Not so long ago, we were all friends. In the course of the EU referendum, almost all of the protagonists in the current debacle spoke alongside each other and praised one another’s efforts. At a local level, party activists of all stripes joined forces. Two days before polling day, Momentum activists helped organise an impromptu rally. Ed Miliband was the headline speaker, and was cheered on. 

If you take the simple version of the debate, Labour’s schism on the EU appears as an aberration of the usual dynamics of left and right in the party. Labour's left is supposedly cheering a position which avoids advocating what it believes in (Remain), because it would lose votes. Meanwhile, the right claims to be dying in a ditch for its principles - no matter what the consequences for Labour’s support in Leave-voting heartlands.

Smith wants to oppose Brexit, even after the vote, on the basis of using every available procedural mechanism. He would whip MPs against the invocation of Article 50, refuse to implement it in government, and run on a manifesto of staying in the EU. For the die-hard Europhiles on the left – and I count myself among these, having run the Another Europe is Possible campaign during the referendum – there ought to be no contest as to who to support. On a result that is so damaging to people’s lives and so rooted in prejudice, how could we ever accept that there is such a thing as a "final word"? 

And yet, on the basic principles that lie behind a progressive version of EU membership, such as freedom of movement, Smith seems to contradict himself. Right at the outset of the Labour leadership, Smith took to Newsnight to express his view – typical of many politicians moulded in the era of New Labour – that Labour needed to “listen” to the views Leave voters by simply adopting them, regardless of whether or not they were right. There were, he said, “too many” immigrants in some parts of the country. 

Unlike Smith, Corbyn has not made his post-Brexit policy a headline feature of the campaign, and it is less widely understood. But it is clear, via the five "red lines" outlined by John McDonnell at the end of June:

  1. full access to the single market
  2. membership of the European investment bank
  3. access to trading rights for financial services sector
  4. full residency rights for all EU nationals in the UK and all UK nationals in the EU, and
  5. the enshrinement of EU protections for workers. 

Without these five conditions being met, Labour would presumably not support the invocation of Article 50. So if, as seems likely, a Conservative government would never meet these five conditions, would there be any real difference in how a Corbyn leadership would handle the situation?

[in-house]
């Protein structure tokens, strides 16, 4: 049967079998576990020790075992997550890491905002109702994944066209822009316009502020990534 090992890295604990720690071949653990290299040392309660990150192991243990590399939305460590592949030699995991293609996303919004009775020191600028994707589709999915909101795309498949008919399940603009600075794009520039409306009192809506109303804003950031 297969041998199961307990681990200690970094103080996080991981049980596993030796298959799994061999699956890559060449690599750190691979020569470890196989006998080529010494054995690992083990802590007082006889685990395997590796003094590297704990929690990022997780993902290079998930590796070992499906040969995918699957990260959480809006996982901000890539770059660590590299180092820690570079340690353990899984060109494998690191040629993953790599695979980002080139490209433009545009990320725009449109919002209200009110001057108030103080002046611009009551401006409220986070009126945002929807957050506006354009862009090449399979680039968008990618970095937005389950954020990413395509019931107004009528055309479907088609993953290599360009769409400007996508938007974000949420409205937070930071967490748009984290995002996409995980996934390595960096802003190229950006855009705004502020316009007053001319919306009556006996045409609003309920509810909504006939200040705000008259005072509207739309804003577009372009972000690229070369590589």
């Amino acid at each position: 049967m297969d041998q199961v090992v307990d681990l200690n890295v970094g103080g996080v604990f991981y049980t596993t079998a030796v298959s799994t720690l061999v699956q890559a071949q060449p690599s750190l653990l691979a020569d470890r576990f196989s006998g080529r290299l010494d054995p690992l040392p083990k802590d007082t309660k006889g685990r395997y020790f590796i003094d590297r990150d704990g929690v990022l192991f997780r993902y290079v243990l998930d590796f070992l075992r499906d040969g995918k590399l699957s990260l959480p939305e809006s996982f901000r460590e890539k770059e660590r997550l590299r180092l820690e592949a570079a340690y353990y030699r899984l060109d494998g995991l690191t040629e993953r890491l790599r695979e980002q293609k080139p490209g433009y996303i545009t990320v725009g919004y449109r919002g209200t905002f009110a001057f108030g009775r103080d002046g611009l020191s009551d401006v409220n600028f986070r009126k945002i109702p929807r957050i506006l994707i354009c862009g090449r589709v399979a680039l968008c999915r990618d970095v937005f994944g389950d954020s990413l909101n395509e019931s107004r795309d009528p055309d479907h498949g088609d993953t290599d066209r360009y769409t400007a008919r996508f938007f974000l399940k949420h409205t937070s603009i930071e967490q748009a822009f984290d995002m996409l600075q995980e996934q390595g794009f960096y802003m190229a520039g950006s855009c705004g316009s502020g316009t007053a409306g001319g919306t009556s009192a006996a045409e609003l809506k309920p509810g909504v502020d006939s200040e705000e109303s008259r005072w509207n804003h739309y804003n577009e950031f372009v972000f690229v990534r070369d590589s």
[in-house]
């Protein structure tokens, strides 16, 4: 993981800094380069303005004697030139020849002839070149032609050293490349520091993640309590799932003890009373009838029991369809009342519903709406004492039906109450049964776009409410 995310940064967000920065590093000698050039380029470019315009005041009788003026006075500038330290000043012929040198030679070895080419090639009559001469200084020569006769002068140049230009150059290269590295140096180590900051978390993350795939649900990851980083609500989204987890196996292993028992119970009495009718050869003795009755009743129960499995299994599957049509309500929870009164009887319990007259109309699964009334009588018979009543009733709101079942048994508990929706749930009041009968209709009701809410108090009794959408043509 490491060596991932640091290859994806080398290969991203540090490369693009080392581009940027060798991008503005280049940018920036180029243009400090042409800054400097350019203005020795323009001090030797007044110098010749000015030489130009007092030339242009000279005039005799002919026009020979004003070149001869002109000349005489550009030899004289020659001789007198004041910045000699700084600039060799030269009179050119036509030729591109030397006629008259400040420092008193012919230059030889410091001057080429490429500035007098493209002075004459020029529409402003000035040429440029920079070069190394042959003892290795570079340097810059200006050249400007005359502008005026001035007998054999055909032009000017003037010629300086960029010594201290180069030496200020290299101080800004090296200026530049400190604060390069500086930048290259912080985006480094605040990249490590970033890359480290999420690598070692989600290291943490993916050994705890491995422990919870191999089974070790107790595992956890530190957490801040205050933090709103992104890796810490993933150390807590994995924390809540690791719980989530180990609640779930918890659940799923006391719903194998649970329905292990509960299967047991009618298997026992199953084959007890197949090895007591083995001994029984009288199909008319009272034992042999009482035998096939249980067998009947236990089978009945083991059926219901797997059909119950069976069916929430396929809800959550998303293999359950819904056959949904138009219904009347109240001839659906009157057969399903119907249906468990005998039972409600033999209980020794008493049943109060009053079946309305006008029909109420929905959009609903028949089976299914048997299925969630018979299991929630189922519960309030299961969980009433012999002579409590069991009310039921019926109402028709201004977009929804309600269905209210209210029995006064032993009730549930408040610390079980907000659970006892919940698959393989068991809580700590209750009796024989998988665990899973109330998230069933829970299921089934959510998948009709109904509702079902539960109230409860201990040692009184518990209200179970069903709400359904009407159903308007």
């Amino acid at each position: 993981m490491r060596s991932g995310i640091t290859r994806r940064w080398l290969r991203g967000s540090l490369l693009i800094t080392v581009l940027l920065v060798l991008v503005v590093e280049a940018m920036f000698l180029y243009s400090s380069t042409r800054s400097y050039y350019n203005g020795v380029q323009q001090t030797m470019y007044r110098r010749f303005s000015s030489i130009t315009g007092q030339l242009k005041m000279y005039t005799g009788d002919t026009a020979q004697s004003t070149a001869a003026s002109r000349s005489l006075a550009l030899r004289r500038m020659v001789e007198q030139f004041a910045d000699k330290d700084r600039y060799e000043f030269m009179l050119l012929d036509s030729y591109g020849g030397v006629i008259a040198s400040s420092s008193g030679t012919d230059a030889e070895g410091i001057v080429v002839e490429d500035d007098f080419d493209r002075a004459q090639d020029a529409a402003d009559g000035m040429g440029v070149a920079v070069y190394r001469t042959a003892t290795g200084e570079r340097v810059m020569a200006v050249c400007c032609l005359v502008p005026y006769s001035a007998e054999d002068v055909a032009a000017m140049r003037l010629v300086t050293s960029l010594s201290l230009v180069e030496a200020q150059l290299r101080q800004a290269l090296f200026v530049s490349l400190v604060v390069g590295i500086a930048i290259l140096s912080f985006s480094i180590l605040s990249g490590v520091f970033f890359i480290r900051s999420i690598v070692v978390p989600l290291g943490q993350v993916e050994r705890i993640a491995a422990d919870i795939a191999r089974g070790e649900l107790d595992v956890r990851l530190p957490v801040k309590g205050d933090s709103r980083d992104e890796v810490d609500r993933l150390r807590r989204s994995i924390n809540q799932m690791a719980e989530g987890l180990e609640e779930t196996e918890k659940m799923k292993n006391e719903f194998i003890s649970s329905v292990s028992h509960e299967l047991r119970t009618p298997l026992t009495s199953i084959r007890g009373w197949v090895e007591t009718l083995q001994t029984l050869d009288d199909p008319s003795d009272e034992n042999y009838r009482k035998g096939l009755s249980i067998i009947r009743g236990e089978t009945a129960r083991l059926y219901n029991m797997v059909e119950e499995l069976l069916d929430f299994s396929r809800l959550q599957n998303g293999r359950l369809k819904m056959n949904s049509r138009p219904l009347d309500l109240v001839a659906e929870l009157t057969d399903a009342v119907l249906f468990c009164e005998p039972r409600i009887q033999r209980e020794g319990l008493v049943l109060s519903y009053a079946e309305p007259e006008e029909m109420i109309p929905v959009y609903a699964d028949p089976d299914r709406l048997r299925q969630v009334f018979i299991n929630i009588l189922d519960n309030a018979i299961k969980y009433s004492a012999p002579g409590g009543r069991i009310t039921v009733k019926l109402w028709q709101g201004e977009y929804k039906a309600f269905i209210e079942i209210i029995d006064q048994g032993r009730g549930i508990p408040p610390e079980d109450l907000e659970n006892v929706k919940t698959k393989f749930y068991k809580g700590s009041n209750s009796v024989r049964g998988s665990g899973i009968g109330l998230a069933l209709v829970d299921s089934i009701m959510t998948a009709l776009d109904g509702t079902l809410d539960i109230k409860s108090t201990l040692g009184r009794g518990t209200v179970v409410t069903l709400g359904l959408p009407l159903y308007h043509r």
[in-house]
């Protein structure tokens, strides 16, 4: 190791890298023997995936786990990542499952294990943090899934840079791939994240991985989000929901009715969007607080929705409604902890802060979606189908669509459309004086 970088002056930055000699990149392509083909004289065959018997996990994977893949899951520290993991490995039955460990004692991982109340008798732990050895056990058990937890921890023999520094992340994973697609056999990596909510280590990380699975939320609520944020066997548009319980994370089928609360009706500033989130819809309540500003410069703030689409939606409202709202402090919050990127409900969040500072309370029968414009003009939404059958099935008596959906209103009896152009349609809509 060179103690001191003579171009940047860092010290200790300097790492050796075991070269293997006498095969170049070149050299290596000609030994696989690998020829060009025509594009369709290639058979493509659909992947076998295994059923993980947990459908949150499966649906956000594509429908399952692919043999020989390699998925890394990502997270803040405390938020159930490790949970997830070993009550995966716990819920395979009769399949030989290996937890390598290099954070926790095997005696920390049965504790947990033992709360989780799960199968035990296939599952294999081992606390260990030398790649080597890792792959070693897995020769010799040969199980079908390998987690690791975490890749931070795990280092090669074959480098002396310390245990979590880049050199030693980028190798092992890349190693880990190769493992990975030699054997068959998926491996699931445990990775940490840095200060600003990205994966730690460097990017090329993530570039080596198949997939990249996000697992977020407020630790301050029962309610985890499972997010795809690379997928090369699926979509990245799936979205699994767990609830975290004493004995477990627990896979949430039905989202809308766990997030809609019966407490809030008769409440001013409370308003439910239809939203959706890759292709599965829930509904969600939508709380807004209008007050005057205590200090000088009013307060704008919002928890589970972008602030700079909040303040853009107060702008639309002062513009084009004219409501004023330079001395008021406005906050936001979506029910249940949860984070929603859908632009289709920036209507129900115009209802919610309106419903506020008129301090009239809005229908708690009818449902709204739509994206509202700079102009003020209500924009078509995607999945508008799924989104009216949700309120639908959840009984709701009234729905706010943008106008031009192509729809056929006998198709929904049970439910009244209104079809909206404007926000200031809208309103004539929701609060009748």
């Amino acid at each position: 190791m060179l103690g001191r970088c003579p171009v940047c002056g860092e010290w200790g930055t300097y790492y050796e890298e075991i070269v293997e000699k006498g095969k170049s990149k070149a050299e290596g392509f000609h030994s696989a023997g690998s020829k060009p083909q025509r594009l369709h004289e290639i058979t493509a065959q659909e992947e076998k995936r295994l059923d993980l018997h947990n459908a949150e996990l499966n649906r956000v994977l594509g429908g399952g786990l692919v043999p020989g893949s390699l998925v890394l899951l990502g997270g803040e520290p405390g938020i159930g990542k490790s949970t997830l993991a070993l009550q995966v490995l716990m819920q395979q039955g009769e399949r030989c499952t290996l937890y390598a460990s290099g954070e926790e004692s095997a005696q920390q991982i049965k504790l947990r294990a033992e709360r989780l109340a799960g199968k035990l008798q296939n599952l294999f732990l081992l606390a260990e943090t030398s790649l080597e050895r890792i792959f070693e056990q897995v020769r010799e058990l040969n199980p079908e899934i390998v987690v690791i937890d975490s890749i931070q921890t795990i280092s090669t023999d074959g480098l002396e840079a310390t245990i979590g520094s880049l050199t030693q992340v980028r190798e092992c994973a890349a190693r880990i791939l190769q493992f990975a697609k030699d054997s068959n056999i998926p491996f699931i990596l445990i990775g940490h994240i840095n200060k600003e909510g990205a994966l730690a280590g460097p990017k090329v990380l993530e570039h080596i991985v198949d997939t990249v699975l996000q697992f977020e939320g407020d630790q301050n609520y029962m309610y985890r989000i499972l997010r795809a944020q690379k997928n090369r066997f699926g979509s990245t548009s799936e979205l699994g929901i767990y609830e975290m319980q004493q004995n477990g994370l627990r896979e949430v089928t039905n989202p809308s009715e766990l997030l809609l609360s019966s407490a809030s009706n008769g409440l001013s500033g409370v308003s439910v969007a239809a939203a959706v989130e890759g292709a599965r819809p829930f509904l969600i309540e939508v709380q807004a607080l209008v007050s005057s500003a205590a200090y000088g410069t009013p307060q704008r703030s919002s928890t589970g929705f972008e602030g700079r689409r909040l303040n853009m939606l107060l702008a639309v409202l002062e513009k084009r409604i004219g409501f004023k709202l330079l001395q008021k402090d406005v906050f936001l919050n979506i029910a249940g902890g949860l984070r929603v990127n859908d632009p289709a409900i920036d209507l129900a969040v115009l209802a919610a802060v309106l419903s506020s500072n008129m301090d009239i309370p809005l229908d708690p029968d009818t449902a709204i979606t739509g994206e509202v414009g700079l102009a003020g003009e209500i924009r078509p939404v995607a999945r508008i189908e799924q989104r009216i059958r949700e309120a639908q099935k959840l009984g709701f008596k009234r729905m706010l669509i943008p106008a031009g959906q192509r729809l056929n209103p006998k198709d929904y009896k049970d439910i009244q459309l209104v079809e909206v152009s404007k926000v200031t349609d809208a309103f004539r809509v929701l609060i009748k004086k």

The fight over the legacy of the referendum is theatrical at times. The mutual mistrust last week played out on the stage in front of a mass televised audience. Some Corbyn supporters jeered Smith as he made the case for another referendum. Smith accused Corbyn of not even voting for Remain, and wouldn’t let it go. But, deep down, the division is really about a difference of emphasis. 

It speaks to a deeper truth about the future of Britain in Europe. During the referendum, the establishment case for Remain floundered because it refused to make the case that unemployment and declining public services were the result of austerity, not immigrants. Being spearheaded by Conservatives, it couldn’t. It fell to the left to offer the ideological counter attack that was needed – and we failed to reach enough people. 

As a result, what we got was a popular mandate for petty racism and a potentially long-term shift to the right in British politics, endangering a whole raft of workplace and legal protections along the way. Now that it has happened, anyone who really hopes to overcome either Brexit, or the meaning of Brexit, has to address the core attitudes and debates at their root. Then as now, it is only clear left-wing ideas – free from any attempt to triangulate towards anti-migrant sentiment– that can have any hope of success. 

The real dividing lines in Labour are not about the EU. If they were, the Eurosceptic Frank Field would not be backing Smith. For all that it may be convenient to deny it, Europe was once, briefly, the issue that united the Labour Party. One day, the issues at stake in the referendum may do so again – but only if Labour consolidates itself around a strategy for convincing people of ideas, rather than simply reaching for procedural levers.